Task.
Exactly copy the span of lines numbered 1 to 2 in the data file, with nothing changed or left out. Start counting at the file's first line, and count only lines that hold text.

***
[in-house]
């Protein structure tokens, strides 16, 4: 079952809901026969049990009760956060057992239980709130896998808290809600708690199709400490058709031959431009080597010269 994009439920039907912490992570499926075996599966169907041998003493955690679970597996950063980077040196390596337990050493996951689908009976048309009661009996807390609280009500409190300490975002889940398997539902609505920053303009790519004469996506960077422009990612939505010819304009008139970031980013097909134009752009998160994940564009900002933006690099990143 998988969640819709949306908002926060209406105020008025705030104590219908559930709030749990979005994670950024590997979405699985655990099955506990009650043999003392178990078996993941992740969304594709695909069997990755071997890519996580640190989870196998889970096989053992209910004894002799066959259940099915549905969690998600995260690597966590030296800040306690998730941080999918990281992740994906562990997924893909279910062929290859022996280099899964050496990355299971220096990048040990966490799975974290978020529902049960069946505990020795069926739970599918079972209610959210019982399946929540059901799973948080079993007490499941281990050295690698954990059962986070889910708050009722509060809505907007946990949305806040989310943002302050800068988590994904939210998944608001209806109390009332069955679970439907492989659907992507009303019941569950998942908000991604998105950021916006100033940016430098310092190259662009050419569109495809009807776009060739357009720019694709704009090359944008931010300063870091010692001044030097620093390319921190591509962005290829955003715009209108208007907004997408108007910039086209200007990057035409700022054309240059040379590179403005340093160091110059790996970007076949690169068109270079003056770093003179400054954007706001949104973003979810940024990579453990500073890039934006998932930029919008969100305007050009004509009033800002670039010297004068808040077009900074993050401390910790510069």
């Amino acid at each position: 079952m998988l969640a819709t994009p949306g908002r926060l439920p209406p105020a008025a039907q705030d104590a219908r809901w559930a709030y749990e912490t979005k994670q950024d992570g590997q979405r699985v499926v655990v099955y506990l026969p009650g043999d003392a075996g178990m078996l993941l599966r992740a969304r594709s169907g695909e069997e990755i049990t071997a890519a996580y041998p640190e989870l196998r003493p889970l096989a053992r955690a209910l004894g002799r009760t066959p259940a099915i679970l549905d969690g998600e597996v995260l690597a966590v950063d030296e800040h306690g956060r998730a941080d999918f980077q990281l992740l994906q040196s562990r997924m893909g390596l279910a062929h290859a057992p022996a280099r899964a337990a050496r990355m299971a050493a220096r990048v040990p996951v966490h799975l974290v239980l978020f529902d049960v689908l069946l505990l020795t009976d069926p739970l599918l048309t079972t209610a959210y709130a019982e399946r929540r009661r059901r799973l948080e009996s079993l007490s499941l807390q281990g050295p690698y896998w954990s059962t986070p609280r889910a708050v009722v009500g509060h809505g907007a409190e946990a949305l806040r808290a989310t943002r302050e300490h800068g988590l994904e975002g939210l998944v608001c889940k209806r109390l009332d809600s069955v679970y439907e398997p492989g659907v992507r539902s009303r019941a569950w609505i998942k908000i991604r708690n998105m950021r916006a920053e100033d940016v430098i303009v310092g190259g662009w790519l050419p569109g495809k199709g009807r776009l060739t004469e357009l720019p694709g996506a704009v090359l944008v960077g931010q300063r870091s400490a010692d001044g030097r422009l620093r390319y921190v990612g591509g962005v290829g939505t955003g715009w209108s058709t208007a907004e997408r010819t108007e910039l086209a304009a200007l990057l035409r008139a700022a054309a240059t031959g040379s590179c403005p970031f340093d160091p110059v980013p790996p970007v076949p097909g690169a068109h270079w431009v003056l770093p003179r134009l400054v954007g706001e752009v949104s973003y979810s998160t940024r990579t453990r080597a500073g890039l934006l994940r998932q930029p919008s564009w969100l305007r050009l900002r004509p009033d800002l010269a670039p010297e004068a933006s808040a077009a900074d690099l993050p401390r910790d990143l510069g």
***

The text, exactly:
[in-house]
């Protein structure tokens, strides 16, 4: 079952809901026969049990009760956060057992239980709130896998808290809600708690199709400490058709031959431009080597010269 994009439920039907912490992570499926075996599966169907041998003493955690679970597996950063980077040196390596337990050493996951689908009976048309009661009996807390609280009500409190300490975002889940398997539902609505920053303009790519004469996506960077422009990612939505010819304009008139970031980013097909134009752009998160994940564009900002933006690099990143 998988969640819709949306908002926060209406105020008025705030104590219908559930709030749990979005994670950024590997979405699985655990099955506990009650043999003392178990078996993941992740969304594709695909069997990755071997890519996580640190989870196998889970096989053992209910004894002799066959259940099915549905969690998600995260690597966590030296800040306690998730941080999918990281992740994906562990997924893909279910062929290859022996280099899964050496990355299971220096990048040990966490799975974290978020529902049960069946505990020795069926739970599918079972209610959210019982399946929540059901799973948080079993007490499941281990050295690698954990059962986070889910708050009722509060809505907007946990949305806040989310943002302050800068988590994904939210998944608001209806109390009332069955679970439907492989659907992507009303019941569950998942908000991604998105950021916006100033940016430098310092190259662009050419569109495809009807776009060739357009720019694709704009090359944008931010300063870091010692001044030097620093390319921190591509962005290829955003715009209108208007907004997408108007910039086209200007990057035409700022054309240059040379590179403005340093160091110059790996970007076949690169068109270079003056770093003179400054954007706001949104973003979810940024990579453990500073890039934006998932930029919008969100305007050009004509009033800002670039010297004068808040077009900074993050401390910790510069």